Caught between pressure from captive shippers and strong opposition from railroads, industry regulators chose Friday to delay making any decision on whether to impose more competitive switching rules.
The three-person Surface Transportation Board, meeting a procedural deadline to respond to a petition from the National Industrial Transportation League, says it will defer consideration of the shipper group’s request for tougher switching rules. The STB said that this “reciprocal switching” issue is part of a broader set of rail competition and shipper issues it is already reviewing.
“In an effort to conserve and use efficiently the board’s resources, we will defer a decision granting or denying NITL’s request to institute a rulemaking pending our review” of concerns raised in lengthy hearings earlier this year on the overall state of rail industry competition.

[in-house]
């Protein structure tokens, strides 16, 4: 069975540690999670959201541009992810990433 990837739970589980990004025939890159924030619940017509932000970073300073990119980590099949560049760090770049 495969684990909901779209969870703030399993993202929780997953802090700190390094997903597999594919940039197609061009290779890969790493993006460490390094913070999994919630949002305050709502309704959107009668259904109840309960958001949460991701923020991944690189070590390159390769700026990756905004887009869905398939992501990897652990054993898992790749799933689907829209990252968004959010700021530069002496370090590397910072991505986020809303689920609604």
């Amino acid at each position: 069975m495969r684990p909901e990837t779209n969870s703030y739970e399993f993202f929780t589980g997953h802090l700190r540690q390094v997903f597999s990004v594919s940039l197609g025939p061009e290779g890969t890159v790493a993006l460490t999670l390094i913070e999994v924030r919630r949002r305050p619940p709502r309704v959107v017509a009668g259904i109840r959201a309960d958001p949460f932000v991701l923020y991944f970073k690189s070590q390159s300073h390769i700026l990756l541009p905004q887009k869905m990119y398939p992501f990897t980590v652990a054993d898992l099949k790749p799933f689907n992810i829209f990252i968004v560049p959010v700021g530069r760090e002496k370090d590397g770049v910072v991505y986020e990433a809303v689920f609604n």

The NITL, trying to force action, had filed a limited proposal in July aimed just at making some freight switching more competitive, using a timed regulatory process that meant the board had to respond no later than Nov. 4.
That led rail industry analysts and shippers to speculate on whether the STB might actually order some changes in rail rules that allow originating carriers to lock in shipments all the way to distant destinations. Shippers say that keeps many loads captive to a single carrier and paying higher rates than if they could get competing bids for the long haul.
However, the STB decision was the least the board could do, responding but taking no action, and giving no indication when it might act. NITL President Bruce Carlton said the shipper group is “extremely disappointed” by the regulator’s response, “which indefinitely delays action on the critical problems faced by captive shippers and proposed solutions presented in our petition.”